One of the best things about the broadband portion of the American Reinvestment and Recovery Act is that it recognizes the importance of community media for expanding the Internet. The concern now is that if you focus too much on the medium itself, you miss that what really brings people online is the sense of community.
A lot of big companies have gotten big headaches dealing with the implications of a wired world. Instead of embracing change and developing new business plans to win profits from online users, many see the net as the enemy or something that must be controlled.
Acting FCC Chairman Michael Copps spoke this morning at Free Press’ Changing Media Summit, and he delivered a rousing reminder of how central the media are to sustaining a democracy, and how hard we need to continue to work to protect it.
The mid-day panel here at the Free Press Summit: Changing Media, raised vital questions about the future of American media: Will our new media system be a resource for all Americans, an engine for economic growth, and a platform for new forms of art, entertainment, education and information?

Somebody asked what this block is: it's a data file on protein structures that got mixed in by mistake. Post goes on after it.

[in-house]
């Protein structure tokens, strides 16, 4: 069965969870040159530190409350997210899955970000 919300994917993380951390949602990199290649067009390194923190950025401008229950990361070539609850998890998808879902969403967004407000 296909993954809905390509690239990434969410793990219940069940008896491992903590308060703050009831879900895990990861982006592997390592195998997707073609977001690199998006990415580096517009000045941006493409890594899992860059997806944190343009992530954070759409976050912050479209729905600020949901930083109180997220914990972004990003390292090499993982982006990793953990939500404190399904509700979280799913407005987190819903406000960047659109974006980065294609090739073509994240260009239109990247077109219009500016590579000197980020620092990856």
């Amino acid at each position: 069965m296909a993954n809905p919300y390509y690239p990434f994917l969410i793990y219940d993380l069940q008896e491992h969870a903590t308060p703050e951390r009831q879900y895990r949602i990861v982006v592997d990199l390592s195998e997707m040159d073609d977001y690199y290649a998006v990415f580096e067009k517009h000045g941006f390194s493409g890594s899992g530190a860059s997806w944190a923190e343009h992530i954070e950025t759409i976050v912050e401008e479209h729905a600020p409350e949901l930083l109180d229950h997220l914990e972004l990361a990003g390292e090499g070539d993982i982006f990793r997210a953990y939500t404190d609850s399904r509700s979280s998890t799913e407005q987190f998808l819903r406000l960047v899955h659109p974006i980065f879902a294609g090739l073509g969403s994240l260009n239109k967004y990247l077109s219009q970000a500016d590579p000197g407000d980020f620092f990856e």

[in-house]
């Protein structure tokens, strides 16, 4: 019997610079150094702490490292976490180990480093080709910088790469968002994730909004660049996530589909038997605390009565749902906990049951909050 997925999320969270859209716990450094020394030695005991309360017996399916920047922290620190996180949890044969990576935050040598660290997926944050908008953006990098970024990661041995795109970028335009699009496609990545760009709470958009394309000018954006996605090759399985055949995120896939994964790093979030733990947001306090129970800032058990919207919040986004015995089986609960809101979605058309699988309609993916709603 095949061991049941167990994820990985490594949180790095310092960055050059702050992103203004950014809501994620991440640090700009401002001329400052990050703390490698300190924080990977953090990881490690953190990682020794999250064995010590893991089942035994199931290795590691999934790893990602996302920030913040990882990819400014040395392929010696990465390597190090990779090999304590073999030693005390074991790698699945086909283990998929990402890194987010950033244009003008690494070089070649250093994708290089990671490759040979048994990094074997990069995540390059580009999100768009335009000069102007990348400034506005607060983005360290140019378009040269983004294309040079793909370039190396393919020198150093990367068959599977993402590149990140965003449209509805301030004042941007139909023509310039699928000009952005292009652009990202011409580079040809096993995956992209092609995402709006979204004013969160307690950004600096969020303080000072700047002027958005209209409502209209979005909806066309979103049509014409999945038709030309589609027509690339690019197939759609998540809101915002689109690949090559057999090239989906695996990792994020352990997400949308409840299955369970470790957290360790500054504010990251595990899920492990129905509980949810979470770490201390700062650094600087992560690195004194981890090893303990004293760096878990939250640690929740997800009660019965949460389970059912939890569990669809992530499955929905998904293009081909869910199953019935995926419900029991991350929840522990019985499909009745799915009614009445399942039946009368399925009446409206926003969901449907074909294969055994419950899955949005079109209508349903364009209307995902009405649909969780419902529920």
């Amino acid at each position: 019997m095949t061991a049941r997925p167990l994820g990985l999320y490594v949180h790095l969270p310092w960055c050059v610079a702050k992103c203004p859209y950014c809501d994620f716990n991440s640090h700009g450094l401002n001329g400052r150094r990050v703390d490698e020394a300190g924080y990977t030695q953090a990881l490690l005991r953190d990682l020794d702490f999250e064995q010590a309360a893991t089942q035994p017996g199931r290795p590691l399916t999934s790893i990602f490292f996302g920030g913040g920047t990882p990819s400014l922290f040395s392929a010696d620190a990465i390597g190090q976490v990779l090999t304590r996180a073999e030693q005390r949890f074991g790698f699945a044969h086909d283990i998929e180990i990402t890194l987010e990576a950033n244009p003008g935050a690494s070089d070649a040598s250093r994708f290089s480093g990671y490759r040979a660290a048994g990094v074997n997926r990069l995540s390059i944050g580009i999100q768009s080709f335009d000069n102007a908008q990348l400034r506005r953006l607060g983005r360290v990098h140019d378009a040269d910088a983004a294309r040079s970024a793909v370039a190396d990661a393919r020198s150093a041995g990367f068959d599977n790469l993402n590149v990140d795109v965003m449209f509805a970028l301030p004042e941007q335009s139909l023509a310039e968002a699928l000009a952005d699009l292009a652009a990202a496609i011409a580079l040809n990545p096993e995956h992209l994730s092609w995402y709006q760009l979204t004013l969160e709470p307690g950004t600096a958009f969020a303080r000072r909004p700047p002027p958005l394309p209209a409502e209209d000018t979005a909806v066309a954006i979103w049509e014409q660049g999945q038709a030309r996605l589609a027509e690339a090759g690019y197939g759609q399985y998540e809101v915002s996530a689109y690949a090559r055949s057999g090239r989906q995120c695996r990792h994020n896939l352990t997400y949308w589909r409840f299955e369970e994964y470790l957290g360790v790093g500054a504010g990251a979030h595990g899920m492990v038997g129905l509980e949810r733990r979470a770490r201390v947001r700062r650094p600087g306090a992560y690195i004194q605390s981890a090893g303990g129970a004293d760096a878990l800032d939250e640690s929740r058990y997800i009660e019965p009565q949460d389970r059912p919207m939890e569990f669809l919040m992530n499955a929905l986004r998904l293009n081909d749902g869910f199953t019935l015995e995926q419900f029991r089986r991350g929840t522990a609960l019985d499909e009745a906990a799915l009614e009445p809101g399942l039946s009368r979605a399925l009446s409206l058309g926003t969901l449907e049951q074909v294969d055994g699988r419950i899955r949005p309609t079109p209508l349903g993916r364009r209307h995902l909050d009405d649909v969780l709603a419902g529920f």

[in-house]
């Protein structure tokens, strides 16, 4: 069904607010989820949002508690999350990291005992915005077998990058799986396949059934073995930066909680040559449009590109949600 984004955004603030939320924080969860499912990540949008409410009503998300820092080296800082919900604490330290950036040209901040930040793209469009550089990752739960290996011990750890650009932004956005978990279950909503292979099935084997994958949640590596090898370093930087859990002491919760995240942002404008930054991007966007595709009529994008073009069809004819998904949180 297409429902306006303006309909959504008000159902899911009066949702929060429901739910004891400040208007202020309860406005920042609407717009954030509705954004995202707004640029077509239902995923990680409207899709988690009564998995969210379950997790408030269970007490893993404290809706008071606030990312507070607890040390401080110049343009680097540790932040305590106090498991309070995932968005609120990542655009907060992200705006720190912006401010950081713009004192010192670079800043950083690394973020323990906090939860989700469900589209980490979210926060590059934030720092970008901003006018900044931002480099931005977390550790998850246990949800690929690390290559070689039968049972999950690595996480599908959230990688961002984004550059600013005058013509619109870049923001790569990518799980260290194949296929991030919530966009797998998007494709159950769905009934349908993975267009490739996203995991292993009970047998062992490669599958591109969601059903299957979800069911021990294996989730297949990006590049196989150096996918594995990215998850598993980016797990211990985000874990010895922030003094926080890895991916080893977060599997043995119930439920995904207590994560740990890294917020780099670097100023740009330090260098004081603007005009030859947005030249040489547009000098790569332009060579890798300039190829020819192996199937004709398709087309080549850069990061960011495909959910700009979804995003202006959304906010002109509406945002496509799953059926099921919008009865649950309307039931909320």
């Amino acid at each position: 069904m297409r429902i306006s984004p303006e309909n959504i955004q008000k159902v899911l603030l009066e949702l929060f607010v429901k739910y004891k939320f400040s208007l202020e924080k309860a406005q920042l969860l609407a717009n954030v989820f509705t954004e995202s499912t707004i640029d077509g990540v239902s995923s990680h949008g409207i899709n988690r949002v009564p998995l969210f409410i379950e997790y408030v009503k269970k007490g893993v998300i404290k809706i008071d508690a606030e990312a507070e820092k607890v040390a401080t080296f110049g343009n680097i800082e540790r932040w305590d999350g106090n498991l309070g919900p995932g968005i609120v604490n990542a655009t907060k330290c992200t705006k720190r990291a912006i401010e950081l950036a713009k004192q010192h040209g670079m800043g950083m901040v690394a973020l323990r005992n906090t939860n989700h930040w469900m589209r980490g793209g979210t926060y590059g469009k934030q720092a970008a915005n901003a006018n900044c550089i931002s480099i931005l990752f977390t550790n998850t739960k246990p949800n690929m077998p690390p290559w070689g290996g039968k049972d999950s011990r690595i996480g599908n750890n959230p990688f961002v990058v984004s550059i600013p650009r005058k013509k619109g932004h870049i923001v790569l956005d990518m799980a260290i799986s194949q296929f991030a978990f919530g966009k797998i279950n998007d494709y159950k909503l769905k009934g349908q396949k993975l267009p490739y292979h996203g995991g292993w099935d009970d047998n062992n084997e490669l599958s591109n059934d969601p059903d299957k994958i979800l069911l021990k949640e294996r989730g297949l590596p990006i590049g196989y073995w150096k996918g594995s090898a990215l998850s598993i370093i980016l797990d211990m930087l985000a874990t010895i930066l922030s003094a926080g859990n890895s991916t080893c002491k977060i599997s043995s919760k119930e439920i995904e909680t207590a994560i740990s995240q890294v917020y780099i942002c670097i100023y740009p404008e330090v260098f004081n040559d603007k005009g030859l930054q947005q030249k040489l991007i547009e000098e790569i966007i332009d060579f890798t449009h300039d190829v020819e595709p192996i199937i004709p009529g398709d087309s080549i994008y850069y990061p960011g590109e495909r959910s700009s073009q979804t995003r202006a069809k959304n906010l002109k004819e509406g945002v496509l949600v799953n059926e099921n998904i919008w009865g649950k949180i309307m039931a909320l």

If there was any overarching theme from this morning's keynote speeches and the dynamic mid-day panel here at the Free Press Summit: Changing Media, it is that we cannot think about the future of any one media policy in isolation.
Good morning! Our Changing Media event is starting in just minutes. We’ve been working hard, staying up late, eating pizza (and frozen, days-old Indian food) and stuffing envelope after envelope to pull off this big event.
Modern TV is digital, and it is everywhere - from the laptop to the cell phone to the wristwatch. If it has a screen and a radio, you can probably watch TV on it. Innovations abound in this market. One of these, the Slingbox, redirects cable television signals over the Internet for remote viewing. With the right technology, consumers can watch TV anywhere, any time.